Geology and Sediment Availability - Coastal System Change at Fire Island, New York

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Sediment supply is a critical control on barrier island vulnerability and resilience over a variety of time scales (e.g., storms to sea level rise). Past work at Fire Island and elsewhere has demonstrated a link between inner shelf sediment availability and barrier island evolution over geologic and historical time scales. However, there have been few opportunities to explore nearshore sediment availability and its influence on post-storm beach recovery and interannual beach behavior.

As part of Hurricane Sandy Supplemental project GS2-2B and with collaborators at the National Park Service (NPS) and the U.S. Army Corps of Engineers (USACE), the USGS led large field campaigns to assess nearshore morphology and sediment availability along Fire Island, NY. The results of this effort fill a significant scientific knowledge gap and, when integrated with existing datasets, will improve model forecasts of coastal behavior by enhancing our understanding of the relationship between the geology and geomorphology of coastal systems.

Exploring nearshore geology and sediment availability requires specialized vessels and data collection techniques. First, shallow water depths require smaller boats that may not be equipped to handle heavy acoustic geophysical instruments typically used to map sub-seafloor geology. Furthermore, waves break in the nearshore causing acoustic instrument signals to weaken or dissipate completely. In order to map nearshore geology at Fire Island, specialized methods were used. In collaboration with the USACE, we used an amphibious vessel to acquire high-resolution sub-seafloor profiles across the nearshore. Additionally, the instrument was deployed just below the water surface on a catamaran sled to ensure that data would be able to be collected right up to the shoreline. The data generate images of the sub-seafloor structure of the nearshore that, after analysis, reveal significant variability in sediment availability just offshore of Fire Island which may influence post-storm beach recovery rates and future barrier island resilience to sea level rise.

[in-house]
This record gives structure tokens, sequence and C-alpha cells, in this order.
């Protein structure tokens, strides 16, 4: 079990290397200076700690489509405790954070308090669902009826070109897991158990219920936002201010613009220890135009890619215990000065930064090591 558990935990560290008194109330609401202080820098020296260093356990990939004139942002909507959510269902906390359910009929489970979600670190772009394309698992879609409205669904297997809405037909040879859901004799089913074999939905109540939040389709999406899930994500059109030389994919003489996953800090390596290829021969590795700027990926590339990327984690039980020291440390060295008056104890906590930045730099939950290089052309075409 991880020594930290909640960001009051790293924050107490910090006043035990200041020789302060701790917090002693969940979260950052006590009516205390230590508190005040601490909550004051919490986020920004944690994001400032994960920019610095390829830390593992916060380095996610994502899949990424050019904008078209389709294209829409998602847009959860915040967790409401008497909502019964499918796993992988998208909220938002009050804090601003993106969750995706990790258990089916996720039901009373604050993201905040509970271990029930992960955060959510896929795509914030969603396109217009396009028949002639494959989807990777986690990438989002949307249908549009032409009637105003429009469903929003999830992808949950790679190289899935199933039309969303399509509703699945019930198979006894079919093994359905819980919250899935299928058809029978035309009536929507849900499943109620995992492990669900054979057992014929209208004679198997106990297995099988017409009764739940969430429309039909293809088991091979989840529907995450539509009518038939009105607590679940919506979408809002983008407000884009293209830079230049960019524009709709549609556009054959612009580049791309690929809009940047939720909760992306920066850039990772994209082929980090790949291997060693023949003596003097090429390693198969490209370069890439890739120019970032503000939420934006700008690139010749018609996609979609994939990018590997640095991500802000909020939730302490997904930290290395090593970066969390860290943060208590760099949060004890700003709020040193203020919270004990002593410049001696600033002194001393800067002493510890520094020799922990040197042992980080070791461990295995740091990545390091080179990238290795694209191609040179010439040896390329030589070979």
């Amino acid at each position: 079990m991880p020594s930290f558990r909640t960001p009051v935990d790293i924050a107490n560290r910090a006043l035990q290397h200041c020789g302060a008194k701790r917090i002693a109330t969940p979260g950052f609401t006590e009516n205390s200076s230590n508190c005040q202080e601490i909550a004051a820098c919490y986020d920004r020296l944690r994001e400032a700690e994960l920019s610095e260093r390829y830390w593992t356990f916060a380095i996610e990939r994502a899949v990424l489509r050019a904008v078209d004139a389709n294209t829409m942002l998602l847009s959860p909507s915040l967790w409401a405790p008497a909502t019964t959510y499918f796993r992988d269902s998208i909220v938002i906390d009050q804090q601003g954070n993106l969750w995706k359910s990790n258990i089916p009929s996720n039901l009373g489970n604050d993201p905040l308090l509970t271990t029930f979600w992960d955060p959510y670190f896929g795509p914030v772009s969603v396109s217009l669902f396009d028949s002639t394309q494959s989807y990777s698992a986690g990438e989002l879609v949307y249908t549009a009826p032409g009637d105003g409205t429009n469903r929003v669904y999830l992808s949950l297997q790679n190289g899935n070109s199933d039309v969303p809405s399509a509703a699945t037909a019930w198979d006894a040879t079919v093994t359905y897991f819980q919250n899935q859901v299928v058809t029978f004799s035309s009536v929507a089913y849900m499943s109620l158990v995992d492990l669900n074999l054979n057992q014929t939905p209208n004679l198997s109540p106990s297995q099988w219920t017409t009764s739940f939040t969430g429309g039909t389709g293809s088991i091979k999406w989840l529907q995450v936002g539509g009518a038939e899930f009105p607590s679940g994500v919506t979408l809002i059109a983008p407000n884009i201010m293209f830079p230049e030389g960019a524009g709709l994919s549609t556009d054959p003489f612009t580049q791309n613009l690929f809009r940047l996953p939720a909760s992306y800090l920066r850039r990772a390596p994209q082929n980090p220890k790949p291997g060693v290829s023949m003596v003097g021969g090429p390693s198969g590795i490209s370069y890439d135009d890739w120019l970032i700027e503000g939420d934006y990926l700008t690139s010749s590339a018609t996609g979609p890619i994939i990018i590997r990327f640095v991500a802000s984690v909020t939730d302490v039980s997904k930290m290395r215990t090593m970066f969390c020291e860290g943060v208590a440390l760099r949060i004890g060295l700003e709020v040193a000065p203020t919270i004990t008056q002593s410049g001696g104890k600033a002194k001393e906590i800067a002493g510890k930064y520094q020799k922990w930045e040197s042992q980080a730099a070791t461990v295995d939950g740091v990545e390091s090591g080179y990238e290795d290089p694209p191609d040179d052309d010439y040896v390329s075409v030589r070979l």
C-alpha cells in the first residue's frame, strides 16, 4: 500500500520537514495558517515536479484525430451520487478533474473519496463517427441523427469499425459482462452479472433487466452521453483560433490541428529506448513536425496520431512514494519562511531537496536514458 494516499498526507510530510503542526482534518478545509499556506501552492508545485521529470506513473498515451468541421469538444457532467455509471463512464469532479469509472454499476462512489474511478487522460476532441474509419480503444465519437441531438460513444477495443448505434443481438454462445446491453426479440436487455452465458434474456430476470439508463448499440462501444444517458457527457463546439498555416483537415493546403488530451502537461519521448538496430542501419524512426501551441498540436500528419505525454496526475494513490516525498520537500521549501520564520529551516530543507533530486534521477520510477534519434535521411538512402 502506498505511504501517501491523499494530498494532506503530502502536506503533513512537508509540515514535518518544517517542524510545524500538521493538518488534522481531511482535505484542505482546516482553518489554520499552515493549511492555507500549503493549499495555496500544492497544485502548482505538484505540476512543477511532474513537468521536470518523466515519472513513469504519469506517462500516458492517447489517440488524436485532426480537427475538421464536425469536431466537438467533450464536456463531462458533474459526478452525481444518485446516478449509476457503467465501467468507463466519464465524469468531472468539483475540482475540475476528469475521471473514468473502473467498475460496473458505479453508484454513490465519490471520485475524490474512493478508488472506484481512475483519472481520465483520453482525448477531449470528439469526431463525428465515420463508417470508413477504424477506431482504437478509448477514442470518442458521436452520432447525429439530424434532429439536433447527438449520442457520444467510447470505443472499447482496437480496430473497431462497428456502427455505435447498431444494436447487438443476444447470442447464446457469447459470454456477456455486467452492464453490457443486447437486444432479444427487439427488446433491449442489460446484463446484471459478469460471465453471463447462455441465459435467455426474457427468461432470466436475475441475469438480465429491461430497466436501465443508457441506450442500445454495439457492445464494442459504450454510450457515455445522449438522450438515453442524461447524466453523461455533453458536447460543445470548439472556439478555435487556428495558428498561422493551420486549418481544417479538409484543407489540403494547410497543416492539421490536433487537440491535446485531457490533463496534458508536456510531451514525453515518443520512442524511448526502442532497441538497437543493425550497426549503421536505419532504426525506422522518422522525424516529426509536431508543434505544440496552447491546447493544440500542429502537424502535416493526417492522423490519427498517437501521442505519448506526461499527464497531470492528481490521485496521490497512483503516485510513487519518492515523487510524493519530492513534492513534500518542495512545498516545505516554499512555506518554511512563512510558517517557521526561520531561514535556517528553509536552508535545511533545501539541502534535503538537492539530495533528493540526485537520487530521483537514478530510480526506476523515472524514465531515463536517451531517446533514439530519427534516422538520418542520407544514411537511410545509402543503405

Photo of a larger research vessel towing a smaller one at the beach

The U.S. Army Corps of Engineers’ Lighter Amphibious Resupply Cargo (LARC) survey vessel towed an Edgetech chirp 512i subbottom profiler mounted on a catamaran sled. Credit: Cheryl Hapke, USGS

Photo from offshore of Fire Island showing methods of data collection using sled, personal watercraft, and beach-based personnel

Nearshore geophysical mapping with sub-bottom sled (foreground), personal watercraft equipped with echosounders (background, water) and beach-based personnel (background, beach). Credit: Jen Miselis, USGS

Two images of chirp profile data with interpretation labels

An example of a seismic profile collected from Fire Island showing the sub-seafloor geology of the shoreface. The lower image shows the geologic interpretation of the upper image. Credit: Noreen Buster, USGS

 

Two graphic maps contrasting disturbed and undisturbed Holocene sediment thickness

Maps of the thicknesses of the nearshore sediment units are created by combining geologic interpretations across all seismic profiles. Credit: Noreen Buster, USGS